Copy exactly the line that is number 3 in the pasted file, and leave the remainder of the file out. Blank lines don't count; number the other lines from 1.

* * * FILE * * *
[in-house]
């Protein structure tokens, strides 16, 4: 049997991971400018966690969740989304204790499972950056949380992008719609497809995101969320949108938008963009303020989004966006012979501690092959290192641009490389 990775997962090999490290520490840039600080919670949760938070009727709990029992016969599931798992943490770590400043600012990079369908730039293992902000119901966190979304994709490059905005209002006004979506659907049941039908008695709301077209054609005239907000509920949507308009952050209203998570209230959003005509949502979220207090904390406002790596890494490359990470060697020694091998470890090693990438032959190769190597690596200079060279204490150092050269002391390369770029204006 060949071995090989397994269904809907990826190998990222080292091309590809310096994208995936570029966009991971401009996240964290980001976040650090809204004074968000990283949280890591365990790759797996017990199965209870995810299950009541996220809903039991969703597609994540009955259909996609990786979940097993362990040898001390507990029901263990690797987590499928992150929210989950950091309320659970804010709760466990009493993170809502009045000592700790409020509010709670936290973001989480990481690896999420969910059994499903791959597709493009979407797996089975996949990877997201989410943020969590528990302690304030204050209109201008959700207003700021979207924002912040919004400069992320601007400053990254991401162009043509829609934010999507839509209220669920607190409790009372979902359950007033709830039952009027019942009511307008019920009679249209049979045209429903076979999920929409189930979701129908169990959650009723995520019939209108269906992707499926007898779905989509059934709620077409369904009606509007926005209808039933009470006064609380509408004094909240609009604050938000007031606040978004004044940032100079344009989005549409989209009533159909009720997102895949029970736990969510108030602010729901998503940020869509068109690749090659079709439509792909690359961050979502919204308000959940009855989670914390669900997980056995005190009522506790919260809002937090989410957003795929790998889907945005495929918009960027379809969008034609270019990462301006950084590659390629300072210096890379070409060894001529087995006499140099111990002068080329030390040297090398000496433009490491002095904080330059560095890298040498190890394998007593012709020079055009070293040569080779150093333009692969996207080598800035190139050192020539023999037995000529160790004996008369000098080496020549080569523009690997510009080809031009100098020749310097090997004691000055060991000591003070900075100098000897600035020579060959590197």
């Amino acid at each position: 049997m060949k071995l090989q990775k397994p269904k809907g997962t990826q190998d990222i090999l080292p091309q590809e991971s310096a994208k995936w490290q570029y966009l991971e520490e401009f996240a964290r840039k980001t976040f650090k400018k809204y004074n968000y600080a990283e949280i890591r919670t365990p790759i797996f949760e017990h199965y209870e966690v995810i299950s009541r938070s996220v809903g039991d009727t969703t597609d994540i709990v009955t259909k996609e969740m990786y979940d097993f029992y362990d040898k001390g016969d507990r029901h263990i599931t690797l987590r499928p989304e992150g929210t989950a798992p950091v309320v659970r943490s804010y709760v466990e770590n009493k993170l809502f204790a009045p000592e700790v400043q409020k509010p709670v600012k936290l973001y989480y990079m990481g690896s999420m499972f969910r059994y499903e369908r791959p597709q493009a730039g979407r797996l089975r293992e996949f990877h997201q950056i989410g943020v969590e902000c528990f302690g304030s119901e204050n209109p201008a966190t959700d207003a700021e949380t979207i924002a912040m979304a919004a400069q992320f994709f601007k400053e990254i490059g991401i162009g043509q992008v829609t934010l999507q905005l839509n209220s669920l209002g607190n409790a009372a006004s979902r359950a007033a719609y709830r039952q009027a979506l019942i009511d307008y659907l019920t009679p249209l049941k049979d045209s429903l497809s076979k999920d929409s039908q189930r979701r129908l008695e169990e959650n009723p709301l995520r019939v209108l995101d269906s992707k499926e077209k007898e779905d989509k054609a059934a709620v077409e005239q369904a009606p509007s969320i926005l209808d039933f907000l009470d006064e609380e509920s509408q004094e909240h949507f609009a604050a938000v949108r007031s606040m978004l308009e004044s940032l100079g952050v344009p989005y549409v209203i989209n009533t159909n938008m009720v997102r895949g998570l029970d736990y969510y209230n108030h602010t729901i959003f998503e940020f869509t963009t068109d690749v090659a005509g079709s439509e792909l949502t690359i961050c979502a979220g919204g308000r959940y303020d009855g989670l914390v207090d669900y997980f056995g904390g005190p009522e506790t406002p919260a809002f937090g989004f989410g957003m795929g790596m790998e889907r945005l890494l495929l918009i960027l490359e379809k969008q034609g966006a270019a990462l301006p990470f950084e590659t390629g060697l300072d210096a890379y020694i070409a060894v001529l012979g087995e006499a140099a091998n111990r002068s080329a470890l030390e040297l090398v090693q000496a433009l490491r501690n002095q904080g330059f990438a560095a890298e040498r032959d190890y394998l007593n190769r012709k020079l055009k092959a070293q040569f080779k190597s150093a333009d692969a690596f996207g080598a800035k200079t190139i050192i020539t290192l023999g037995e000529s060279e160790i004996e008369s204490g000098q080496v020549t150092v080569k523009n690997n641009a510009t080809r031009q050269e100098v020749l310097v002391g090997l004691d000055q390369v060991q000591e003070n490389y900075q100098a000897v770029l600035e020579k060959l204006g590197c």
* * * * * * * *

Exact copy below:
């Amino acid at each position: 049997m060949k071995l090989q990775k397994p269904k809907g997962t990826q190998d990222i090999l080292p091309q590809e991971s310096a994208k995936w490290q570029y966009l991971e520490e401009f996240a964290r840039k980001t976040f650090k400018k809204y004074n968000y600080a990283e949280i890591r919670t365990p790759i797996f949760e017990h199965y209870e966690v995810i299950s009541r938070s996220v809903g039991d009727t969703t597609d994540i709990v009955t259909k996609e969740m990786y979940d097993f029992y362990d040898k001390g016969d507990r029901h263990i599931t690797l987590r499928p989304e992150g929210t989950a798992p950091v309320v659970r943490s804010y709760v466990e770590n009493k993170l809502f204790a009045p000592e700790v400043q409020k509010p709670v600012k936290l973001y989480y990079m990481g690896s999420m499972f969910r059994y499903e369908r791959p597709q493009a730039g979407r797996l089975r293992e996949f990877h997201q950056i989410g943020v969590e902000c528990f302690g304030s119901e204050n209109p201008a966190t959700d207003a700021e949380t979207i924002a912040m979304a919004a400069q992320f994709f601007k400053e990254i490059g991401i162009g043509q992008v829609t934010l999507q905005l839509n209220s669920l209002g607190n409790a009372a006004s979902r359950a007033a719609y709830r039952q009027a979506l019942i009511d307008y659907l019920t009679p249209l049941k049979d045209s429903l497809s076979k999920d929409s039908q189930r979701r129908l008695e169990e959650n009723p709301l995520r019939v209108l995101d269906s992707k499926e077209k007898e779905d989509k054609a059934a709620v077409e005239q369904a009606p509007s969320i926005l209808d039933f907000l009470d006064e609380e509920s509408q004094e909240h949507f609009a604050a938000v949108r007031s606040m978004l308009e004044s940032l100079g952050v344009p989005y549409v209203i989209n009533t159909n938008m009720v997102r895949g998570l029970d736990y969510y209230n108030h602010t729901i959003f998503e940020f869509t963009t068109d690749v090659a005509g079709s439509e792909l949502t690359i961050c979502a979220g919204g308000r959940y303020d009855g989670l914390v207090d669900y997980f056995g904390g005190p009522e506790t406002p919260a809002f937090g989004f989410g957003m795929g790596m790998e889907r945005l890494l495929l918009i960027l490359e379809k969008q034609g966006a270019a990462l301006p990470f950084e590659t390629g060697l300072d210096a890379y020694i070409a060894v001529l012979g087995e006499a140099a091998n111990r002068s080329a470890l030390e040297l090398v090693q000496a433009l490491r501690n002095q904080g330059f990438a560095a890298e040498r032959d190890y394998l007593n190769r012709k020079l055009k092959a070293q040569f080779k190597s150093a333009d692969a690596f996207g080598a800035k200079t190139i050192i020539t290192l023999g037995e000529s060279e160790i004996e008369s204490g000098q080496v020549t150092v080569k523009n690997n641009a510009t080809r031009q050269e100098v020749l310097v002391g090997l004691d000055q390369v060991q000591e003070n490389y900075q100098a000897v770029l600035e020579k060959l204006g590197c």